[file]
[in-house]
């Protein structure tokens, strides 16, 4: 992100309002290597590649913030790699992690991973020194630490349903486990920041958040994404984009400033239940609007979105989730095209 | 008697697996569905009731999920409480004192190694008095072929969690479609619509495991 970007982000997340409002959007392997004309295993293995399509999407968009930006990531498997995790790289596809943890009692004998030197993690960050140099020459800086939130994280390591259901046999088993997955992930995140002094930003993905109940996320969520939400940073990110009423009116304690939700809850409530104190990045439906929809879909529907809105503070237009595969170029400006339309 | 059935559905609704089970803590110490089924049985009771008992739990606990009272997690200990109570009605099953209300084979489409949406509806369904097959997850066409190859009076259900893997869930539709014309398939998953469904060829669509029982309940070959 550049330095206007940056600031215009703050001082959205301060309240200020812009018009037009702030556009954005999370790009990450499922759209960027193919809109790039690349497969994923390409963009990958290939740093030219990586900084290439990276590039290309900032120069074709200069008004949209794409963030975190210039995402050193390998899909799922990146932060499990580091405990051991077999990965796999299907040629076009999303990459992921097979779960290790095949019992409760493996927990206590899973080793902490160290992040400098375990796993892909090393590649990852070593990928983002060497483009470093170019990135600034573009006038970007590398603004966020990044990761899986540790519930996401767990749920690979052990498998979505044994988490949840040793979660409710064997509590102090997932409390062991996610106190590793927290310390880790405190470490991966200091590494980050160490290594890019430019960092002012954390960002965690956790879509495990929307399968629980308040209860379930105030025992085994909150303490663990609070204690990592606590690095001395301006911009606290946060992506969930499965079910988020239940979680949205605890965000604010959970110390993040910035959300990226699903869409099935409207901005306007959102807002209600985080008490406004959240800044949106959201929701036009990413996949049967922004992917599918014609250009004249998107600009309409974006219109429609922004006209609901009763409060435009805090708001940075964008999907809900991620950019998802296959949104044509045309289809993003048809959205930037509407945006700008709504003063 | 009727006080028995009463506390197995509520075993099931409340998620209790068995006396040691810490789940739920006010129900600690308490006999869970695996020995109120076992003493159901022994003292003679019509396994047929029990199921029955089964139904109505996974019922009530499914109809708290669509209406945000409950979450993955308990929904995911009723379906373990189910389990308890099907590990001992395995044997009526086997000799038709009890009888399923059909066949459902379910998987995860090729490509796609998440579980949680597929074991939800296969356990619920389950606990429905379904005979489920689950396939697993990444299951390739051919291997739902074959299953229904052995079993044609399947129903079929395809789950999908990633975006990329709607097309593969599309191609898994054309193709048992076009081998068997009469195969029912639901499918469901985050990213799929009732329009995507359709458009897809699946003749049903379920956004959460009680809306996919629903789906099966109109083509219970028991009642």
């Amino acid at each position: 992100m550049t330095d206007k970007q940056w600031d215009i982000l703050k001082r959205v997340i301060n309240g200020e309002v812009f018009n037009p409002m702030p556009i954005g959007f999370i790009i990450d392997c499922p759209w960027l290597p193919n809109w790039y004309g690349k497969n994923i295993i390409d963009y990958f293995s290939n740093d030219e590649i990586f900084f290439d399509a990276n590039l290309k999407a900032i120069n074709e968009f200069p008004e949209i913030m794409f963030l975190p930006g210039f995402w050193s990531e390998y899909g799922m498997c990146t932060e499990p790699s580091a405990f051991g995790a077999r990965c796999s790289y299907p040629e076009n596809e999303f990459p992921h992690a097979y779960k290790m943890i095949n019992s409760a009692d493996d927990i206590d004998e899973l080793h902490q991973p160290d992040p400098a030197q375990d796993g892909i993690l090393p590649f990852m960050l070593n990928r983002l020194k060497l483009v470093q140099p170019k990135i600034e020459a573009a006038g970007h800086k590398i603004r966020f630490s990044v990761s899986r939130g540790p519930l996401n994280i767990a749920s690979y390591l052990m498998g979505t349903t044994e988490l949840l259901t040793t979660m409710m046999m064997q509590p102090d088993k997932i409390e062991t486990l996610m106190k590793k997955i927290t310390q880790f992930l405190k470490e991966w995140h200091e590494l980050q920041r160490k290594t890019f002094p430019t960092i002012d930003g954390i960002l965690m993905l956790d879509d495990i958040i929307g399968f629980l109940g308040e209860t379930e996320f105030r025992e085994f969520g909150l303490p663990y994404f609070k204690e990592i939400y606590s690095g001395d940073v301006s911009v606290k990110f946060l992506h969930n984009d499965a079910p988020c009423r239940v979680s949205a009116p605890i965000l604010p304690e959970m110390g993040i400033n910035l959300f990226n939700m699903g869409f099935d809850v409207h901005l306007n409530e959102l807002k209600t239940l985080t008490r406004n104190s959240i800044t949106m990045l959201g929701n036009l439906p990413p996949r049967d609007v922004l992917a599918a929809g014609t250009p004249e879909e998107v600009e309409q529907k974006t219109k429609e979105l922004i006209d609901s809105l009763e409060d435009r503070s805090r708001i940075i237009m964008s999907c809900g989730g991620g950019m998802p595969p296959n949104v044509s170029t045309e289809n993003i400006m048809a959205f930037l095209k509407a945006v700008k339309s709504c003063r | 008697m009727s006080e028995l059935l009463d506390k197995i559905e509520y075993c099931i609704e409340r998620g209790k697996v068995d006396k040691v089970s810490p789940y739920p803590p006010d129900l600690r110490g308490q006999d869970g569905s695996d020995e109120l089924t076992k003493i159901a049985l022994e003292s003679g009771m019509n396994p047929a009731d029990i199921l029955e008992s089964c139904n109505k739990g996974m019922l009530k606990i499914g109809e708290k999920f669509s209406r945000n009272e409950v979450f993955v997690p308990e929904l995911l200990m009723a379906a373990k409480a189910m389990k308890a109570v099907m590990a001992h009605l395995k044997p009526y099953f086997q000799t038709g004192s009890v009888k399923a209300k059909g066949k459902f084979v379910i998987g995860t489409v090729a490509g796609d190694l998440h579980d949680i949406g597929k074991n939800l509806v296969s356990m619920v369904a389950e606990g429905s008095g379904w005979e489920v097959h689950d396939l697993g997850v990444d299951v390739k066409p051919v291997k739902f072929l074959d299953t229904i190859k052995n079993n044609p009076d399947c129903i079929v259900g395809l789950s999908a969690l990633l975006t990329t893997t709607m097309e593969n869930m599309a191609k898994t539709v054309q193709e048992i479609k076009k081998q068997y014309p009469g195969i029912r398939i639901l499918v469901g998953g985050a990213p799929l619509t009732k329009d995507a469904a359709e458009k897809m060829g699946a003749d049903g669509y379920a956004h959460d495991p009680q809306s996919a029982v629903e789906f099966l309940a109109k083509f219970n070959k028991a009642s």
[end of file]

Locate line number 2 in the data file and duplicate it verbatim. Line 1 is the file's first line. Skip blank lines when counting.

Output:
């Protein structure tokens, strides 16, 4: 992100309002290597590649913030790699992690991973020194630490349903486990920041958040994404984009400033239940609007979105989730095209 | 008697697996569905009731999920409480004192190694008095072929969690479609619509495991 970007982000997340409002959007392997004309295993293995399509999407968009930006990531498997995790790289596809943890009692004998030197993690960050140099020459800086939130994280390591259901046999088993997955992930995140002094930003993905109940996320969520939400940073990110009423009116304690939700809850409530104190990045439906929809879909529907809105503070237009595969170029400006339309 | 059935559905609704089970803590110490089924049985009771008992739990606990009272997690200990109570009605099953209300084979489409949406509806369904097959997850066409190859009076259900893997869930539709014309398939998953469904060829669509029982309940070959 550049330095206007940056600031215009703050001082959205301060309240200020812009018009037009702030556009954005999370790009990450499922759209960027193919809109790039690349497969994923390409963009990958290939740093030219990586900084290439990276590039290309900032120069074709200069008004949209794409963030975190210039995402050193390998899909799922990146932060499990580091405990051991077999990965796999299907040629076009999303990459992921097979779960290790095949019992409760493996927990206590899973080793902490160290992040400098375990796993892909090393590649990852070593990928983002060497483009470093170019990135600034573009006038970007590398603004966020990044990761899986540790519930996401767990749920690979052990498998979505044994988490949840040793979660409710064997509590102090997932409390062991996610106190590793927290310390880790405190470490991966200091590494980050160490290594890019430019960092002012954390960002965690956790879509495990929307399968629980308040209860379930105030025992085994909150303490663990609070204690990592606590690095001395301006911009606290946060992506969930499965079910988020239940979680949205605890965000604010959970110390993040910035959300990226699903869409099935409207901005306007959102807002209600985080008490406004959240800044949106959201929701036009990413996949049967922004992917599918014609250009004249998107600009309409974006219109429609922004006209609901009763409060435009805090708001940075964008999907809900991620950019998802296959949104044509045309289809993003048809959205930037509407945006700008709504003063 | 009727006080028995009463506390197995509520075993099931409340998620209790068995006396040691810490789940739920006010129900600690308490006999869970695996020995109120076992003493159901022994003292003679019509396994047929029990199921029955089964139904109505996974019922009530499914109809708290669509209406945000409950979450993955308990929904995911009723379906373990189910389990308890099907590990001992395995044997009526086997000799038709009890009888399923059909066949459902379910998987995860090729490509796609998440579980949680597929074991939800296969356990619920389950606990429905379904005979489920689950396939697993990444299951390739051919291997739902074959299953229904052995079993044609399947129903079929395809789950999908990633975006990329709607097309593969599309191609898994054309193709048992076009081998068997009469195969029912639901499918469901985050990213799929009732329009995507359709458009897809699946003749049903379920956004959460009680809306996919629903789906099966109109083509219970028991009642």